For example, I’ve been to a house where the owners have allowed their pets to climb into the dishwasher and lick the plates.
Apologies if you do this, dear reader; but it just doesn’t seem right to me. I know the dishwasher will blast all traces of dog and cat saliva from the crockery but there are some places that animals aren’t meant to go - and inside a dishwasher is one of them.
Other people insist on loading the cutlery in a certain position with knives sticking out dangerously. I just dump them in, in the safest position. The dishwasher will clean them just as well.
I have had some problems though – some due to my own stupidity.
The twirly water blasters can be a source of frustration if, for some reason, something slips when you close the dishwasher and blocks the motion of the rotation.
On the model I have, the little tablet container, that is supposed to release the dishwasher tablet when the water blasters are at their highest velocity, sometimes gets stuck and the dishes aren’t cleaned properly.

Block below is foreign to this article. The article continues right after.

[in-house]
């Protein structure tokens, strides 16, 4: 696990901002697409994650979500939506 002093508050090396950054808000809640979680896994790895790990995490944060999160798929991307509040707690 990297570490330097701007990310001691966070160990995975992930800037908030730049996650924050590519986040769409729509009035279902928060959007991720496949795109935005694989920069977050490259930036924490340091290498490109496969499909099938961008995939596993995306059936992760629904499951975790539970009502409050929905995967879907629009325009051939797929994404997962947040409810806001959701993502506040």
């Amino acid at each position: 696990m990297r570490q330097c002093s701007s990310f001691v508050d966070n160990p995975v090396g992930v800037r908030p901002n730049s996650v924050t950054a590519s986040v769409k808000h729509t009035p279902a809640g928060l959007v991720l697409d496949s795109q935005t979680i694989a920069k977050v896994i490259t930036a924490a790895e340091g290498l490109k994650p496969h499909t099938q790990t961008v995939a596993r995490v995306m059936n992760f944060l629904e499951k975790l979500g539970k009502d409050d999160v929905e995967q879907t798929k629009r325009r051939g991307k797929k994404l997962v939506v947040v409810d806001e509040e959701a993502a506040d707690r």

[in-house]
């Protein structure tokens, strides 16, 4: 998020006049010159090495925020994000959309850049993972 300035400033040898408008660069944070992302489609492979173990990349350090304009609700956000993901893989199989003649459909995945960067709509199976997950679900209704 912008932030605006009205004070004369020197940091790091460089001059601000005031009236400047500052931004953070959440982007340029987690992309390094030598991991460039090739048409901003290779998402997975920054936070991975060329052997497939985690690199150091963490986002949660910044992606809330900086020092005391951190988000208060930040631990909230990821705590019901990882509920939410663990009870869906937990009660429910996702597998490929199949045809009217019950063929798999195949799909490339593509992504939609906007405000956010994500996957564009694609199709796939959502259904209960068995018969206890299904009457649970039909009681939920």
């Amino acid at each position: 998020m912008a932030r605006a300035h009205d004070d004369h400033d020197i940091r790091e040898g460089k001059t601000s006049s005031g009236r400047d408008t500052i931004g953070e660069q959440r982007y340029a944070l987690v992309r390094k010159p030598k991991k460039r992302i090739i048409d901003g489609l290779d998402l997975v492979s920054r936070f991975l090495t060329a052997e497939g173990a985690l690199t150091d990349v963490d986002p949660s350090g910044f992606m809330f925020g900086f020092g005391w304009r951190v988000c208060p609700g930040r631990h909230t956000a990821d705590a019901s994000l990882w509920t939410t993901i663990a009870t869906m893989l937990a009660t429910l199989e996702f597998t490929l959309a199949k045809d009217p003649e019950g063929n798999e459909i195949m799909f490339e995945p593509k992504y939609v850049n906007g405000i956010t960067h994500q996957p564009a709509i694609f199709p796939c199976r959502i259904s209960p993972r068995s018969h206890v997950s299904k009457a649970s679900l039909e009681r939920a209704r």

I do take risks as well. I close the door and push the start button only to spot a fork or plate that I missed. I have a few seconds when I know that I can open the door and the dishwasher will stop – but if I mistime it (as I often do), I open the door and get a face full of water.
Has that ever happened to you or have I just humiliated myself again?
One source of contention amongst dishwasher owners is:
Who's turn is it to load and unload the dishwasher?
Mrs PM and I have an agreement when it comes to loading and unloading the dishwasher, Well, when I say “Mrs PM and I have an agreement” I really mean that Mrs PM has come up with a plan that I have to follow – or her fury will know no bounds.
I’m kidding of course.
Mrs PM’s orders are:
Whoever cooks dinner doesn’t have to load and unload the dishwasher.
I have a problem with this because I hate cooking – and I hate loading and unloading the dishwasher.